I also know, however, that cold and dark will always be with us-and that extreme heat is far from a bargain, also. The lamb can grow into a snorting, cantankerous ram, in short order. Life is ever a process of falling down, getting up again, confronting oneself and delving deeper into what is needed, in order to grow more confident. The lessons offered by every infant who goes forth into toddlerhood, without any of the self-pity that often comes later, come to mind. A baby keeps at the work of turning over, lifting self up, scooting along and finally, walking without falling.

It is an achievement, as well, for anyone who casts aside self-pity, who rises above both depression and narcissism by doing the hard work of emotional turning over, psychological self-lifting, moving along with some support and, finally, moving through life without stumbling and falling. It takes lots of courage and true self-confidence, but at some point, it is more than doable.

Striding into April, I see a clear schedule of special assignments in schools, the Baha’i Festival of Ridvan, lots of hiking and maintaining my vigilance against the pandemic (this last, through May-and June, as needed.). I have made small changes (new pillows for my bed, additional exercises and dietary adjustments to bring my abdomen into compliance with my own health regimen) and commit to deeper exploration of this amazing world.

The Wealth of Characters

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, March 27, 2021- As long as I have been an educator, the antics of Beatrice (Beezus) and Ramona Quimby have been a staple of my after lunch read-alouds, to children from 6 to 10 years of age. “Lonesome Dove” was both a favoured read and good television viewing, in the mid- to -late 1980s.

Beverly Cleary and Larry Mc Murtry, two beloved American writers, died a day apart, each leaving a legacy of work that will sound like clarions, for generations yet unborn. Mrs. Cleary’s work was drawn from her own childhood experiences, in the Portland of the 1920s and 30s, a time of rambunctious personal freedom, followed by harrowing economic ills-all playing out in an undercurrent of Victorian attitudes towards children, which would fuel young Beverly’s rebellious anger. An only child, she determined that her characters would have at least one sibling and a number of both friendly and adversarial contemporaries. Henry Huggins, his dog Ribsy, his friends Robert, Murph and Beatrice (Beezus), all characters from the 1950s, are sensible, but get into their share of mischief. Beatrice’s younger sister, Ramona, tops them all in the mischief department, constantly getting into tiffs with “That Grace”, her schoolyard rival.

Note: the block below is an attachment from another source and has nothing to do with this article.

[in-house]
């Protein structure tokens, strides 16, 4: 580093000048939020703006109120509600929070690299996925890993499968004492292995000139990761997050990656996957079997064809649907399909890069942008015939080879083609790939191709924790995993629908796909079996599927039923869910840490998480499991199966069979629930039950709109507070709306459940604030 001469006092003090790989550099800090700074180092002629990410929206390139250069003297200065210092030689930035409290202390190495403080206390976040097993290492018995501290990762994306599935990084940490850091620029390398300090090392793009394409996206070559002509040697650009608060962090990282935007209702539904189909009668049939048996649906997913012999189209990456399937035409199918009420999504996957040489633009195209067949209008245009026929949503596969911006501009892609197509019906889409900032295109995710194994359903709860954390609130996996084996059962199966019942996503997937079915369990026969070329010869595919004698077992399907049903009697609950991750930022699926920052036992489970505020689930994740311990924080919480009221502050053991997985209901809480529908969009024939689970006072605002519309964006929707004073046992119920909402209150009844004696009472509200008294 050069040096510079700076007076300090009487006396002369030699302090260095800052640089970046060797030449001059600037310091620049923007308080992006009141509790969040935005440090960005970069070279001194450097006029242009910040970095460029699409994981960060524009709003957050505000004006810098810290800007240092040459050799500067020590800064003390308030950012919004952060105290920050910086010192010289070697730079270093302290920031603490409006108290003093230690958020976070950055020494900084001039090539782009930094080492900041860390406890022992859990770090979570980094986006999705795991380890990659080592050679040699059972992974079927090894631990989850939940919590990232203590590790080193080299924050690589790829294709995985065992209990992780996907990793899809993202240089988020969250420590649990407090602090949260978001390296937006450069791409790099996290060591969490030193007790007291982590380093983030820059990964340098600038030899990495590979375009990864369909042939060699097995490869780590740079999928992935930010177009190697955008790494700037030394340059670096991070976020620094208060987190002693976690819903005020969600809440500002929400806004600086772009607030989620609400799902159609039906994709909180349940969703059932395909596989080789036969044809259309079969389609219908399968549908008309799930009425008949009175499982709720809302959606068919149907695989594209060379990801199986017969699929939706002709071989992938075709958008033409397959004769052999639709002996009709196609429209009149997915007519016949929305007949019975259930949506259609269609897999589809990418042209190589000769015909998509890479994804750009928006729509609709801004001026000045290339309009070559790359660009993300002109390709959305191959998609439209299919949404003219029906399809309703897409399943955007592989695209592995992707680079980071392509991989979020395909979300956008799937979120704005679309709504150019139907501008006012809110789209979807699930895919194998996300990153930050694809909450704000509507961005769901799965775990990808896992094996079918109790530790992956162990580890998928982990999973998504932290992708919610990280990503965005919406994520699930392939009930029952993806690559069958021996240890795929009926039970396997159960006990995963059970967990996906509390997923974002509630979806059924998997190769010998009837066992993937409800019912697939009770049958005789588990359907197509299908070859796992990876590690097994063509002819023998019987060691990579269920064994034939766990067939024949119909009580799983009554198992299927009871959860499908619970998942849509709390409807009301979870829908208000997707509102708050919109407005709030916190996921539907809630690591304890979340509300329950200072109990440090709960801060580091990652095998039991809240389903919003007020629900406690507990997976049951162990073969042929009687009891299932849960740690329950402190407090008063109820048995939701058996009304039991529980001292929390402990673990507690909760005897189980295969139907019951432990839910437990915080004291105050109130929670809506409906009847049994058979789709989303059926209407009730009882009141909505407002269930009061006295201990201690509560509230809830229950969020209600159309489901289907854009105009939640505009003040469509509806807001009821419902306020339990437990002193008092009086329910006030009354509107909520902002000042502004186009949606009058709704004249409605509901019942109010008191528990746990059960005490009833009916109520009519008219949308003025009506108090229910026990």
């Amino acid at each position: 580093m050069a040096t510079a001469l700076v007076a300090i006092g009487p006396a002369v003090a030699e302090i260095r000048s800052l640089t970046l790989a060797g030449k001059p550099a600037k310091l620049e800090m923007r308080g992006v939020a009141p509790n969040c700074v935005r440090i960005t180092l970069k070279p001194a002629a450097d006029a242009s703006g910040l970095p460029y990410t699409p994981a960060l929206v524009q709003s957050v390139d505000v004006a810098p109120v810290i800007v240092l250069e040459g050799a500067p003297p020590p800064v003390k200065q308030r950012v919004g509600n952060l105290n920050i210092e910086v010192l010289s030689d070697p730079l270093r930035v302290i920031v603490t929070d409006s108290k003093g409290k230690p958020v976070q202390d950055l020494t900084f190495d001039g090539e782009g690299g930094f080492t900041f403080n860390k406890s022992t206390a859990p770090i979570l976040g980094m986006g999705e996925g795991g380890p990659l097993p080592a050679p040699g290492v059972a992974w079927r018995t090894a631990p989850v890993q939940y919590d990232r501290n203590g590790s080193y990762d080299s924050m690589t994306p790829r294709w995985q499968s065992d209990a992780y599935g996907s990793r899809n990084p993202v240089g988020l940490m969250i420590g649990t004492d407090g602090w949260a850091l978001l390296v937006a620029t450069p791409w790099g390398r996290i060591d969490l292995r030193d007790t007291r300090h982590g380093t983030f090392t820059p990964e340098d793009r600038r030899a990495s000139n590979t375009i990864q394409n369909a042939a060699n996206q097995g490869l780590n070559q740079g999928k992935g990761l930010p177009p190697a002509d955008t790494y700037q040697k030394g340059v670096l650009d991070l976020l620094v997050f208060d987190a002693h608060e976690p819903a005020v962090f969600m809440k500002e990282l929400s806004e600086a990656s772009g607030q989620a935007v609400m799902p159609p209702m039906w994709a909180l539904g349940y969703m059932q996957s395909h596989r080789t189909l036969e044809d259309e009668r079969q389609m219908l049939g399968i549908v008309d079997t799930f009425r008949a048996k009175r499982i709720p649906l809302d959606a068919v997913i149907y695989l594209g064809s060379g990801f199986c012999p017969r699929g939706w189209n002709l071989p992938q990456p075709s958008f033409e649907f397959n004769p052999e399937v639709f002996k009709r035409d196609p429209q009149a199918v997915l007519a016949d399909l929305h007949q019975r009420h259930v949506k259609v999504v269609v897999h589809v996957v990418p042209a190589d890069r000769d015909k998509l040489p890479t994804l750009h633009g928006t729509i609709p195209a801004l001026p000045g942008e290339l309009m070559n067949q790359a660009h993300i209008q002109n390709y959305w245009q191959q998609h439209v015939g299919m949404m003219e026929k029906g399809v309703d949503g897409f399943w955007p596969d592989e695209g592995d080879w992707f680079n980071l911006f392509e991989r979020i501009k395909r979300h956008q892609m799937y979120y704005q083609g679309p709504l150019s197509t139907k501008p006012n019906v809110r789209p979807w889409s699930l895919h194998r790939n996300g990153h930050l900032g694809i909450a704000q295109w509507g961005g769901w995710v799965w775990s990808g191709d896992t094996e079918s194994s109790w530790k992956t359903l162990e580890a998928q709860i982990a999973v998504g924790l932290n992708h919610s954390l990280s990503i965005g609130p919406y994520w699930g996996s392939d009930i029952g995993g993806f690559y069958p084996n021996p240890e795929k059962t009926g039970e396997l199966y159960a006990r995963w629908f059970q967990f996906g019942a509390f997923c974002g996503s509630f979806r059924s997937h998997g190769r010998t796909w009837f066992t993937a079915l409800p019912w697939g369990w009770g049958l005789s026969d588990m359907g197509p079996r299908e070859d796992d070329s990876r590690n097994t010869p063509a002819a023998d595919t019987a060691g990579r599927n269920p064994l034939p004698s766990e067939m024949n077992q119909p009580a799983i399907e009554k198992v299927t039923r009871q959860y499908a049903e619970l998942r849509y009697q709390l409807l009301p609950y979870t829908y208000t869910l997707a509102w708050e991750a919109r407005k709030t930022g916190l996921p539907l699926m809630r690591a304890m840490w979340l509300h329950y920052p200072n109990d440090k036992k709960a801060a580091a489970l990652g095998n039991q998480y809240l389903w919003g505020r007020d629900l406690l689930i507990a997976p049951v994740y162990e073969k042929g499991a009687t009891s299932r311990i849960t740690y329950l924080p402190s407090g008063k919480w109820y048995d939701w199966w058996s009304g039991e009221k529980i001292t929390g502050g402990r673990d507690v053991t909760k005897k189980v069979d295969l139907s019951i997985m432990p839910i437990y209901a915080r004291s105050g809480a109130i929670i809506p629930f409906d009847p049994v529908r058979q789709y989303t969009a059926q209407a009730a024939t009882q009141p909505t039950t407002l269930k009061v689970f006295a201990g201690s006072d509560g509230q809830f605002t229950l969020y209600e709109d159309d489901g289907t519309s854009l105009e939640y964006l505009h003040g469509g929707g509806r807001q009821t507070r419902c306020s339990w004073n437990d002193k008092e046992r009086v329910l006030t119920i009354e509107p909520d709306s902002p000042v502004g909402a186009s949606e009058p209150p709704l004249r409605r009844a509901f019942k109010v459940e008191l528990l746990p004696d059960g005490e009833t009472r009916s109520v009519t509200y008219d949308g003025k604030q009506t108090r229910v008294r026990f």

There was, likewise, all manner of mischief to be had in the world of Lonesome Dove, which was the Texas-Mexico border of the 1870s to 90s. There were cattle drives, going from Texas to Montana, thus giving us a picture, through Larry Mc Murtry’s eyes, of the Great Plains in both tradition and transition. Mc Murtry, in reviewing the public response to his opus, referred to the Old West as “the phantom leg of the American psyche”. The Eighties were a time when many people were still mourning the passing of John Wayne, and with him, the Old West of mythology. Indeed, the original game plan of Larry McMurtry was to cast John Wayne in the role that eventually went to Robert Duvall. John Ford, with whom “The Duke” is closely associated in the Western movie genre, opposed the project, which languished for twelve years, making it to the small screen in 1989.

The characters remain memorable: Duvall’s Gus McRae; Tommy Lee Jones’ Woodrow Call; Danny Glover’s Joshua Deets; Diane Lane’s Lorena Wood; Robert Urich’s Jake Spoon and, in the sequel, Frederic Forrest’s Blue Duck. There is a coming of age element, with Rick Schroeder as Newt Dobbs. The series did not, as is America’s wont, portray the Old West as it really was, brutal to the core-and in an equal opportunity way, to people of all ethnicities. It is said that Larry McMurtry got deeper into that aspect, in his screenplay for “Brokeback Mountain”, which I have never seen.